Italy: Memorial ceremony held for Lampedusa shipwreck victims

Italy: Memorial ceremony held for Lampedusa shipwreck victims agrigento

Agrigento, 21 Oct. (AKI) – Top Italian officials including deputy prime minister Angelino Alfano and integration minister Cecil Kyenge attended a ceremony in Sicily on Monday to commemorate the 366 migrants who drowned in a shipwreck off Lampedusa island on 3 October.

Most of the victims were Eritreans, and dozens of their compatriots living in Italy travelled to the Sicilian city of Agrigento for the memorial ceremony, wearing the traditional costume of their country.

Some of the Eritreans, protested that more than 150 migrants who were rescued from the shipwreck were not invited to the ceremony.

"Why haven't the 157 people who survived the shipwreck not been invited?" read a banner unfurled by two Eritreans.

Dozens of would-be asylum seekers from Eritrea broke out of Lampedusa's reception centre and held a peaceful sit in after they were told there were no plans to take them to Agrigento, while a smaller group was granted an audience in the town hall.

"They tell us it is not possible, not possible, but why?" one of the survivors told the SkyTG24 news channel, asking not to be filmed and declining to give his name.

The service was organised after the government failed to keep a promise made by prime minister Enrico Letta during a visit to Lampedusa after the tragedy that a state funeral would be held for the shipwreck victims.

Instead, the victims were buried in scattered locations in mainland Sicily, often without proper identification and in the absence of relatives.

Alfano, who is also Italy's interior minister and secretary of the conservative People of Freedom party, defended the government's actions.

"We looked after the survivors and gave a dignified burial to the dead," he said.

Congolese-born Kyenge declined to comment to journalists when she arrived in Agriento on Monday.

Lampedusa's mayor Giusi Nicolini boycotted the event, arguing it should have taken place in her island, while Sicily's president Rosario Crocetta slammed the European Union's borders agency, Frontex as a "disaster".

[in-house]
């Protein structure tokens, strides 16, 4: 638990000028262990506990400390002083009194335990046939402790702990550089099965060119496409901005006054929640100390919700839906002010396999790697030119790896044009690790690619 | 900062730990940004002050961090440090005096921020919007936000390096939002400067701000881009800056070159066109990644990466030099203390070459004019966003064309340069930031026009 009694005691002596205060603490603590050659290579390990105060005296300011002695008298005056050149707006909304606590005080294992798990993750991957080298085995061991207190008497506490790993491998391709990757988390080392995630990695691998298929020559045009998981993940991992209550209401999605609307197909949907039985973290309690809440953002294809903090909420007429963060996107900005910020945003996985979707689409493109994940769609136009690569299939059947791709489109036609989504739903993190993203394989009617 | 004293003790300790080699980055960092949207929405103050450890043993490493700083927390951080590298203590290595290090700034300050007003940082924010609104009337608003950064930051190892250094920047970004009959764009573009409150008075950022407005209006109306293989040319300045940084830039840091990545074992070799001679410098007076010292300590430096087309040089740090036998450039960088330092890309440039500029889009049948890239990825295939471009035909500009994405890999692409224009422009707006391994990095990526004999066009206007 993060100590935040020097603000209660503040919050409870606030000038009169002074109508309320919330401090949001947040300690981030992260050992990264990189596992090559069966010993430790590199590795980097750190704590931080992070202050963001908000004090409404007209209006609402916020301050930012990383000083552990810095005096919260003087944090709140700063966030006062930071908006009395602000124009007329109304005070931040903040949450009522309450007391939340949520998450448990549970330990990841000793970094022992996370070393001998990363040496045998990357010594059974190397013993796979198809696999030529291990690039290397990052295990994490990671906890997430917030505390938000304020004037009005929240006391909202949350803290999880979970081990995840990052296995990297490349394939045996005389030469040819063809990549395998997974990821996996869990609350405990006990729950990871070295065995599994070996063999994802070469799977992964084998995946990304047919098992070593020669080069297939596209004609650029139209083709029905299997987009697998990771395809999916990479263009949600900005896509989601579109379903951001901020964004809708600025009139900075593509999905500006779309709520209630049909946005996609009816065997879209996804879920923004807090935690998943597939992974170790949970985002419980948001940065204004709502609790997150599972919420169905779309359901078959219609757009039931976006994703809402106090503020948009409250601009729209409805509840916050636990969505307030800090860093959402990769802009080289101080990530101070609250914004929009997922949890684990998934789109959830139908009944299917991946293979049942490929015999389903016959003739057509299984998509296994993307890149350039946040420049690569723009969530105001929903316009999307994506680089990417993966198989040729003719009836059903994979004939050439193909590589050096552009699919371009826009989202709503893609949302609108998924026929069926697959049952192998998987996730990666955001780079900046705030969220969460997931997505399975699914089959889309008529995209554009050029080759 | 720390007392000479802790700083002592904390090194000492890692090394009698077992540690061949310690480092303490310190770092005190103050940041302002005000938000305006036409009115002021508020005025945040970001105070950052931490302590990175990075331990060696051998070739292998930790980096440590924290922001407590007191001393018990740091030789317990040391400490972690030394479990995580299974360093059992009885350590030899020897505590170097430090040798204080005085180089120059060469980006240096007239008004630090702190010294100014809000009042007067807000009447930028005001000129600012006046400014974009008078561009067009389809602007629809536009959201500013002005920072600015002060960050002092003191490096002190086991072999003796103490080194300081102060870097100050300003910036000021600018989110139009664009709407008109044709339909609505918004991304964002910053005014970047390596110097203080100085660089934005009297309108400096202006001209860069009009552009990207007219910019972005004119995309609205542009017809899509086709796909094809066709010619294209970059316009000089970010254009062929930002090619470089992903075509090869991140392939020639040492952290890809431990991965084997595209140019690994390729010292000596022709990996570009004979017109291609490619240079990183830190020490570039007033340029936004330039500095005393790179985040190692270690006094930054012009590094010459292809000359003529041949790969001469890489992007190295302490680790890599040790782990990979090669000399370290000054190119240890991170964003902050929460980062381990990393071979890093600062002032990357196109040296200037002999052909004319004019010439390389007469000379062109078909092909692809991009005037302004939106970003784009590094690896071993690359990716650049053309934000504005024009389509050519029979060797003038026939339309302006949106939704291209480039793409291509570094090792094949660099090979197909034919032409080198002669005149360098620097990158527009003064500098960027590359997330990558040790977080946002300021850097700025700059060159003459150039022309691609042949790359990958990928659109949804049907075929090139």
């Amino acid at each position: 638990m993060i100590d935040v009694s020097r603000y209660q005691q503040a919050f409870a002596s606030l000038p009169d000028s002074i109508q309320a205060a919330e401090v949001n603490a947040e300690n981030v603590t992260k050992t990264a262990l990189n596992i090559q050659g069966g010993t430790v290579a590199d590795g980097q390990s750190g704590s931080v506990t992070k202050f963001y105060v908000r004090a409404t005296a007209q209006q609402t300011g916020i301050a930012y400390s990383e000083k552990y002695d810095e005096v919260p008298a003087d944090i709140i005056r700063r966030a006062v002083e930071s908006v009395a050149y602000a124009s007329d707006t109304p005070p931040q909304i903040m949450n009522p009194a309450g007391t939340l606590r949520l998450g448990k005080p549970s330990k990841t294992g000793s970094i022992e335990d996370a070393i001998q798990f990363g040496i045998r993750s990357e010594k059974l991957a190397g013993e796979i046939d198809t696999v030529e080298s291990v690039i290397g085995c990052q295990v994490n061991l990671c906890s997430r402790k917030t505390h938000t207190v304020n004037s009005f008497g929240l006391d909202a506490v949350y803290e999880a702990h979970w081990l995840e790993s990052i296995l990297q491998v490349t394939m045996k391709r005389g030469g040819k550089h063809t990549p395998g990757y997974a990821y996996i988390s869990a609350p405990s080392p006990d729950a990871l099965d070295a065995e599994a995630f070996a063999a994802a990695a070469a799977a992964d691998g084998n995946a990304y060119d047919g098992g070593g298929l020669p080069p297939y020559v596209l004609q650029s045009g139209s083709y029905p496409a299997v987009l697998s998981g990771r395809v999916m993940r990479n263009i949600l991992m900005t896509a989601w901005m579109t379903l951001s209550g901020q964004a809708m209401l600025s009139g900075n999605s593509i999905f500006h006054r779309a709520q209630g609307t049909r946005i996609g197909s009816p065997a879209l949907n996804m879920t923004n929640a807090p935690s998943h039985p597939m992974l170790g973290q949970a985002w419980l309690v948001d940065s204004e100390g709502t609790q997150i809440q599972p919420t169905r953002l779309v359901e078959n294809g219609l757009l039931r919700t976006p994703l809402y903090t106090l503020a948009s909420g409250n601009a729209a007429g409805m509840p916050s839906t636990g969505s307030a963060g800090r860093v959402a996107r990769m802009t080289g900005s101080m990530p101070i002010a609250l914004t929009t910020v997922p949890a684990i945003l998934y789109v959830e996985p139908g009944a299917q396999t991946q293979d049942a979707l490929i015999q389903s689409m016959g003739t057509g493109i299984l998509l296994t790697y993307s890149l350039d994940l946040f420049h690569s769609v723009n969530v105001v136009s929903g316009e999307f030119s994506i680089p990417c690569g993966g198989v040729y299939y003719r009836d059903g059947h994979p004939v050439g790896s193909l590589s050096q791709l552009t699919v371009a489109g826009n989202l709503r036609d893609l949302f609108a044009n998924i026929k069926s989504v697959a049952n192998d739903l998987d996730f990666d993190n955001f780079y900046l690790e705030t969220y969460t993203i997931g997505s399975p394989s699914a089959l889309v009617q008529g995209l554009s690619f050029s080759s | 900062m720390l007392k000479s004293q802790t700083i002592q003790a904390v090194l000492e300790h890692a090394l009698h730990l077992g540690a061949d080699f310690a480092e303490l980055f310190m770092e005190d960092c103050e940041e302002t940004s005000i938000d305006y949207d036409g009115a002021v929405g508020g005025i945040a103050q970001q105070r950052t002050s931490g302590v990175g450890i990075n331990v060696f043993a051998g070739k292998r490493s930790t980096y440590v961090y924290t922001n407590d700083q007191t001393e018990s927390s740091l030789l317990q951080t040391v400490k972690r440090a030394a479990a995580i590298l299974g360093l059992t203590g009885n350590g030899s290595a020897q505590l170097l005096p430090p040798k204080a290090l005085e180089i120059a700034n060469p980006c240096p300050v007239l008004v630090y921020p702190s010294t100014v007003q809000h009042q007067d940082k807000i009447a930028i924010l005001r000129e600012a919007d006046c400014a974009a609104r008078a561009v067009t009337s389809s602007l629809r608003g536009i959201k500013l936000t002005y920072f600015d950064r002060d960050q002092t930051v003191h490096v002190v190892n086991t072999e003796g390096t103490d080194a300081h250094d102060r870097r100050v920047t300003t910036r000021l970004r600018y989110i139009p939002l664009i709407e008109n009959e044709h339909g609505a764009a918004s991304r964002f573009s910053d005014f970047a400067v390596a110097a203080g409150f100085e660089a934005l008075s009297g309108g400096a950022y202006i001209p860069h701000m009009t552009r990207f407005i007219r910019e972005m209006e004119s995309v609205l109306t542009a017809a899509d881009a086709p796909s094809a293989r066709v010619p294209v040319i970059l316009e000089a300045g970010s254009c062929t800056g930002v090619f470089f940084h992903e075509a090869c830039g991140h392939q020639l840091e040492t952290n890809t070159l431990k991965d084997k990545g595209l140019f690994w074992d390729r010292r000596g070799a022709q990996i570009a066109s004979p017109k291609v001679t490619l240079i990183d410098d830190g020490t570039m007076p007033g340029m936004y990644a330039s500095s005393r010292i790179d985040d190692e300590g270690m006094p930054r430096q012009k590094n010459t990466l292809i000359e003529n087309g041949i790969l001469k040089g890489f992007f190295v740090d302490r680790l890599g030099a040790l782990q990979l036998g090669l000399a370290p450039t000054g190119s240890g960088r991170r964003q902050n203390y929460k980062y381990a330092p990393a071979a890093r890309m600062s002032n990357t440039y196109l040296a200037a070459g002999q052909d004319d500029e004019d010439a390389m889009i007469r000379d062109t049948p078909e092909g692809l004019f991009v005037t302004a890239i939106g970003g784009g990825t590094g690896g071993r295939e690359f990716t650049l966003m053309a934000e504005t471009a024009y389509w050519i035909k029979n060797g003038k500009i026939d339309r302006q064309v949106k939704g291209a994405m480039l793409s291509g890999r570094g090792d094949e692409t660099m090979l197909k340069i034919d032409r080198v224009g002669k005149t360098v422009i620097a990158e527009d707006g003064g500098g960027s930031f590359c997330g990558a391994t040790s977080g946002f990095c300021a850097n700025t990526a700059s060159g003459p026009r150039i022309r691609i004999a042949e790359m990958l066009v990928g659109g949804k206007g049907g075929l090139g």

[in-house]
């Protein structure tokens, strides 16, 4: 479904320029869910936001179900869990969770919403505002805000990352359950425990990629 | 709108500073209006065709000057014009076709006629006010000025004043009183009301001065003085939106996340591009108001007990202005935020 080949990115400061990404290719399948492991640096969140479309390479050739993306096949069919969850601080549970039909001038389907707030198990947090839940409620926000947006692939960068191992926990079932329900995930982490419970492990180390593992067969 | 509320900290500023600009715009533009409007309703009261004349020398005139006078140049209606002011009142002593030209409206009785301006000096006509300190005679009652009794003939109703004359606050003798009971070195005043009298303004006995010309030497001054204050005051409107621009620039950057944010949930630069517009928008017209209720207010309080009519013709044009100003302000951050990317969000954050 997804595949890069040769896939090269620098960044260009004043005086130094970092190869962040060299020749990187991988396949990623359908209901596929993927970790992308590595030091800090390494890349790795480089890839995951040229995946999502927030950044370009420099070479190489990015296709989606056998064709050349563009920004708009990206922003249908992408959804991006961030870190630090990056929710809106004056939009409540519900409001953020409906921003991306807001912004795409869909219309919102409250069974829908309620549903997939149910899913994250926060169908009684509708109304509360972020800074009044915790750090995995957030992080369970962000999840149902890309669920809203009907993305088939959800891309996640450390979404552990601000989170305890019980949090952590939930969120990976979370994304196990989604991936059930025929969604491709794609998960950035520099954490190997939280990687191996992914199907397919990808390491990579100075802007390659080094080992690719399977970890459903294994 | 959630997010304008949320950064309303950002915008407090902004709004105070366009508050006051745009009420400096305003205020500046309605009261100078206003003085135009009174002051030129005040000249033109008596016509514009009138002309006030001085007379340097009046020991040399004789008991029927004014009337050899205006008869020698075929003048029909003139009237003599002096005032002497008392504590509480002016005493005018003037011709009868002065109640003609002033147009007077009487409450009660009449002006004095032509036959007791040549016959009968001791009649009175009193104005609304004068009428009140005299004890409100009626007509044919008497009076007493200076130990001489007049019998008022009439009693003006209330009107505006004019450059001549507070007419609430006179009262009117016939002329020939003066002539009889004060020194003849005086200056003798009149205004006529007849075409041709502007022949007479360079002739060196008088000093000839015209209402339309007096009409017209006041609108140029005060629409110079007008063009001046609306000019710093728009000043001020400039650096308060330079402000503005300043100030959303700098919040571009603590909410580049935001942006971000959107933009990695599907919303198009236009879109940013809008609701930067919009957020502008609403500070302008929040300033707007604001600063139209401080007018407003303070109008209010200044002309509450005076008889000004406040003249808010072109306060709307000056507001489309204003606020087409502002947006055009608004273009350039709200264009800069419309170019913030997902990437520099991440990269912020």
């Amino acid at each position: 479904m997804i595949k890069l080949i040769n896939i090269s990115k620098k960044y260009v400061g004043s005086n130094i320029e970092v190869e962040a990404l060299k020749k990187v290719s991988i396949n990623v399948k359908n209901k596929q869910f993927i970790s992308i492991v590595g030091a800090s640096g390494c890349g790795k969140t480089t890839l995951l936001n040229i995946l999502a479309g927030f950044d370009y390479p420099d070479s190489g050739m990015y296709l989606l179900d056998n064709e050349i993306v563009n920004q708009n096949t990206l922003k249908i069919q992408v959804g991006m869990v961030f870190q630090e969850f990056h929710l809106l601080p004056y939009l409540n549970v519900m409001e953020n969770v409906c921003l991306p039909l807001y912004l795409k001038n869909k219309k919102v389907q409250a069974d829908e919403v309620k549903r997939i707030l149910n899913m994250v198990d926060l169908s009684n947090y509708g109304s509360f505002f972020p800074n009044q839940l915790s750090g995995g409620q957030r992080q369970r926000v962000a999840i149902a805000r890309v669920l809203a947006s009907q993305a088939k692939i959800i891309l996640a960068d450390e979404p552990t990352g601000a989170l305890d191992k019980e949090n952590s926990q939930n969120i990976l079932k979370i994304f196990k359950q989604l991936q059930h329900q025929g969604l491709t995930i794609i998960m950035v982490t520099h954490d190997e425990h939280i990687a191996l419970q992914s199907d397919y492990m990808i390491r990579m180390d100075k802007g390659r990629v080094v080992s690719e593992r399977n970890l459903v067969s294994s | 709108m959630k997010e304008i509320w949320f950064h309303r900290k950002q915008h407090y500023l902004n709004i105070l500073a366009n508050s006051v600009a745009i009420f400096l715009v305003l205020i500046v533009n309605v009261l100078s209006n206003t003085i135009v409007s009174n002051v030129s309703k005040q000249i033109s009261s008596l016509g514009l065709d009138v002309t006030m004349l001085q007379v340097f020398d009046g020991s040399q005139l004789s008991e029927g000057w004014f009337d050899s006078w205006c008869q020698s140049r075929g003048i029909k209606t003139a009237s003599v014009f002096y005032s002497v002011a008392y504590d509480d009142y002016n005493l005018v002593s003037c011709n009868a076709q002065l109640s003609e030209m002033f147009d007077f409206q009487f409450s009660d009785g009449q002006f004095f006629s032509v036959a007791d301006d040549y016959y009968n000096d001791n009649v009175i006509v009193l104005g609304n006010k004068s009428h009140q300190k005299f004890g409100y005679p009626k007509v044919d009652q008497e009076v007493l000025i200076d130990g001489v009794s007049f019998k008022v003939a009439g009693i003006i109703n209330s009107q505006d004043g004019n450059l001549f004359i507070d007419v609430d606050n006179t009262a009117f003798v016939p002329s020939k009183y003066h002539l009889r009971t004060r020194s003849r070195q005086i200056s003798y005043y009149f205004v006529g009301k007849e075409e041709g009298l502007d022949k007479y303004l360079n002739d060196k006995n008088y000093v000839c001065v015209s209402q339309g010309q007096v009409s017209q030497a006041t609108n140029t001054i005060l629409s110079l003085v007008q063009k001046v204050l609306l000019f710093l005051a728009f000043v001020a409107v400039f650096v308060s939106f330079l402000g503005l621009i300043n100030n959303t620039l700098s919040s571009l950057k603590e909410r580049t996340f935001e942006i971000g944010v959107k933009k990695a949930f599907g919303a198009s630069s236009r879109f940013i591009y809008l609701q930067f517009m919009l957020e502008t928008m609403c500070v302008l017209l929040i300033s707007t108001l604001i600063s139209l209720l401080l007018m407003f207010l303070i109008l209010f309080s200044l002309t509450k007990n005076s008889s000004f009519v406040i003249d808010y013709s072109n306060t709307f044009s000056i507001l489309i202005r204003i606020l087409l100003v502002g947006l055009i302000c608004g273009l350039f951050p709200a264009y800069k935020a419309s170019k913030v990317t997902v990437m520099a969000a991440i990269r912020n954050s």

Frontex currently helps Italy to intercept migrant boats, but the two EU operations in the southern Mediterranean have limited resources – a total of four ships, two helicopters and two planes. The agency's budget was cut from 118m million euros in 2011 to 85 million euros in 2013.

The African Union announced that November 3 would be a "continental day of mourning" for those who died off Lampedusa's coast.

The worst migrant boat accident in recent European history, the Lampedusa shipwreck prompted an international outcry and plans by the EU to launch a Mediterranean-wide search operation to rescue migrants.

A second migrant boat, mostly carrying Syrian and Palestinian refugees, sank at sea south of Malta and Lampedusa, killing at least 38 people on 11 October, and in September, 13 migrants drowned metres from a Sicilian beach.

The influx of desperate migrants fleeing conflict and poverty is continuing, despite the recent sea tragedies. On Sunday, 254 people, including 94 children and two pregnant women were rescued some 150 nautical miles from Sicily's south-eastern tip.

Italy last stepped up its air and sea patrols in the southern Mediterranean last week and announced it was deploying a pilotless drone, five navy vessels, two military helicopters and a plane equipped with night vision to rescue migrants in the Strait of Sicily.

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